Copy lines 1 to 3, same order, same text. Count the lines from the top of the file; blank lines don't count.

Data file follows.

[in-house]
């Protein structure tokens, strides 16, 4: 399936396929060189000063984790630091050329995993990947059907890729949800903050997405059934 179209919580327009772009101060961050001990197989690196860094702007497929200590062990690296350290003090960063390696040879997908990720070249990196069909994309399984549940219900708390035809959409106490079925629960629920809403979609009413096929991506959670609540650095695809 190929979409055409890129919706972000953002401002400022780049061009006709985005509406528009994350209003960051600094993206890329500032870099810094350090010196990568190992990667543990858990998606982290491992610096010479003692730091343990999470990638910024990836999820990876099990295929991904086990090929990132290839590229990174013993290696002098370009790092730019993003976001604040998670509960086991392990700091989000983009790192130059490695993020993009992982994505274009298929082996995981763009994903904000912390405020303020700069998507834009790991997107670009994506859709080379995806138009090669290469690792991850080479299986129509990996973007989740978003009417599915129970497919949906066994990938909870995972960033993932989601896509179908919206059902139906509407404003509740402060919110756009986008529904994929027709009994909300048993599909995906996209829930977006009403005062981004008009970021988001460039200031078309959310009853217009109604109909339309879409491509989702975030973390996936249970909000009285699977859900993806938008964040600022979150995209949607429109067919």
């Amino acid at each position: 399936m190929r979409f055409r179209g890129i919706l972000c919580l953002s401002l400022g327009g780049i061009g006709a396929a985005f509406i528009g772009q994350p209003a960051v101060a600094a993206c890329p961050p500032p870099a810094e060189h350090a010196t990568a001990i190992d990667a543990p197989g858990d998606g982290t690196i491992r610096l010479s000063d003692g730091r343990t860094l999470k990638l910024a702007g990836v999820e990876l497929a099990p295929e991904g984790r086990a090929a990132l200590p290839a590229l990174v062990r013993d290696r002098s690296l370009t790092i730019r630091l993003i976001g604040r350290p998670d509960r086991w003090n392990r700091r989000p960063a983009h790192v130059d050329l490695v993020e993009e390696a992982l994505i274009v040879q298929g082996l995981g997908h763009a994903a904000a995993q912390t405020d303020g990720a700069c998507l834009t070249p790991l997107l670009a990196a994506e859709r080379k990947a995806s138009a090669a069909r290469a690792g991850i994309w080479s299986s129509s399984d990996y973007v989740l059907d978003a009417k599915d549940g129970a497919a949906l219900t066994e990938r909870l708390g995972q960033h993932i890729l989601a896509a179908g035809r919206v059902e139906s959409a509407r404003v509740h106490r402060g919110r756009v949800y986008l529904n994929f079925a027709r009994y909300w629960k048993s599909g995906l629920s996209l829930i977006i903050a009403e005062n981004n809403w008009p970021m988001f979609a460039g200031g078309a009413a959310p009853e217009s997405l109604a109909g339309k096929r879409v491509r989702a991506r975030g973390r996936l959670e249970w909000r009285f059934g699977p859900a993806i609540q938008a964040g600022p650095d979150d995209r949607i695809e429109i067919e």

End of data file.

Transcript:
[in-house]
């Protein structure tokens, strides 16, 4: 399936396929060189000063984790630091050329995993990947059907890729949800903050997405059934 179209919580327009772009101060961050001990197989690196860094702007497929200590062990690296350290003090960063390696040879997908990720070249990196069909994309399984549940219900708390035809959409106490079925629960629920809403979609009413096929991506959670609540650095695809 190929979409055409890129919706972000953002401002400022780049061009006709985005509406528009994350209003960051600094993206890329500032870099810094350090010196990568190992990667543990858990998606982290491992610096010479003692730091343990999470990638910024990836999820990876099990295929991904086990090929990132290839590229990174013993290696002098370009790092730019993003976001604040998670509960086991392990700091989000983009790192130059490695993020993009992982994505274009298929082996995981763009994903904000912390405020303020700069998507834009790991997107670009994506859709080379995806138009090669290469690792991850080479299986129509990996973007989740978003009417599915129970497919949906066994990938909870995972960033993932989601896509179908919206059902139906509407404003509740402060919110756009986008529904994929027709009994909300048993599909995906996209829930977006009403005062981004008009970021988001460039200031078309959310009853217009109604109909339309879409491509989702975030973390996936249970909000009285699977859900993806938008964040600022979150995209949607429109067919």
């Amino acid at each position: 399936m190929r979409f055409r179209g890129i919706l972000c919580l953002s401002l400022g327009g780049i061009g006709a396929a985005f509406i528009g772009q994350p209003a960051v101060a600094a993206c890329p961050p500032p870099a810094e060189h350090a010196t990568a001990i190992d990667a543990p197989g858990d998606g982290t690196i491992r610096l010479s000063d003692g730091r343990t860094l999470k990638l910024a702007g990836v999820e990876l497929a099990p295929e991904g984790r086990a090929a990132l200590p290839a590229l990174v062990r013993d290696r002098s690296l370009t790092i730019r630091l993003i976001g604040r350290p998670d509960r086991w003090n392990r700091r989000p960063a983009h790192v130059d050329l490695v993020e993009e390696a992982l994505i274009v040879q298929g082996l995981g997908h763009a994903a904000a995993q912390t405020d303020g990720a700069c998507l834009t070249p790991l997107l670009a990196a994506e859709r080379k990947a995806s138009a090669a069909r290469a690792g991850i994309w080479s299986s129509s399984d990996y973007v989740l059907d978003a009417k599915d549940g129970a497919a949906l219900t066994e990938r909870l708390g995972q960033h993932i890729l989601a896509a179908g035809r919206v059902e139906s959409a509407r404003v509740h106490r402060g919110r756009v949800y986008l529904n994929f079925a027709r009994y909300w629960k048993s599909g995906l629920s996209l829930i977006i903050a009403e005062n981004n809403w008009p970021m988001f979609a460039g200031g078309a009413a959310p009853e217009s997405l109604a109909g339309k096929r879409v491509r989702a991506r975030g973390r996936l959670e249970w909000r009285f059934g699977p859900a993806i609540q938008a964040g600022p650095d979150d995209r949607i695809e429109i067919e």